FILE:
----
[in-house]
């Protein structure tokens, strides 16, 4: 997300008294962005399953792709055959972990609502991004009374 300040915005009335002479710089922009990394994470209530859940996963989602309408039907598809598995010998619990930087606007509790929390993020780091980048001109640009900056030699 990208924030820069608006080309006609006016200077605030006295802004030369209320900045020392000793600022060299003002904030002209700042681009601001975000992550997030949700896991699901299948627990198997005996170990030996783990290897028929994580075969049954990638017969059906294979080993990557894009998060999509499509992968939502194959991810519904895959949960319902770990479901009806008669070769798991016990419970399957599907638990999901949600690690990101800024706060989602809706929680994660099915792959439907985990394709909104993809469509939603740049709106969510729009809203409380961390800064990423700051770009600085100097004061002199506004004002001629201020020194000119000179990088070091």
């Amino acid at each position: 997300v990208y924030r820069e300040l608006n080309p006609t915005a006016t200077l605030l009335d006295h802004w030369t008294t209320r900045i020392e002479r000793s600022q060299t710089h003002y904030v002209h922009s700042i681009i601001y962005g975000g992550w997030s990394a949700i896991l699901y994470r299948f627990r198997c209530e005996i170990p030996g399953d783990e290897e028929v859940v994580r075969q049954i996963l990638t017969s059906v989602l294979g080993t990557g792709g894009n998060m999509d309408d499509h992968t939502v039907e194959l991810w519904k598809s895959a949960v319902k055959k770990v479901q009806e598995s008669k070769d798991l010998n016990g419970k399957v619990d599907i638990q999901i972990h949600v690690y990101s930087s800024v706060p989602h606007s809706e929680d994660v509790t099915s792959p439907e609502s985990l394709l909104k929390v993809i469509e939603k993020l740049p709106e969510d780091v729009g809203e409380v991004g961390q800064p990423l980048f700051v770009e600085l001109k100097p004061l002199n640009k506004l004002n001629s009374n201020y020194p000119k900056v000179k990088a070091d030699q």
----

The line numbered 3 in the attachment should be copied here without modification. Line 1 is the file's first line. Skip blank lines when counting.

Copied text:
């Amino acid at each position: 997300v990208y924030r820069e300040l608006n080309p006609t915005a006016t200077l605030l009335d006295h802004w030369t008294t209320r900045i020392e002479r000793s600022q060299t710089h003002y904030v002209h922009s700042i681009i601001y962005g975000g992550w997030s990394a949700i896991l699901y994470r299948f627990r198997c209530e005996i170990p030996g399953d783990e290897e028929v859940v994580r075969q049954i996963l990638t017969s059906v989602l294979g080993t990557g792709g894009n998060m999509d309408d499509h992968t939502v039907e194959l991810w519904k598809s895959a949960v319902k055959k770990v479901q009806e598995s008669k070769d798991l010998n016990g419970k399957v619990d599907i638990q999901i972990h949600v690690y990101s930087s800024v706060p989602h606007s809706e929680d994660v509790t099915s792959p439907e609502s985990l394709l909104k929390v993809i469509e939603k993020l740049p709106e969510d780091v729009g809203e409380v991004g961390q800064p990423l980048f700051v770009e600085l001109k100097p004061l002199n640009k506004l004002n001629s009374n201020y020194p000119k900056v000179k990088a070091d030699q």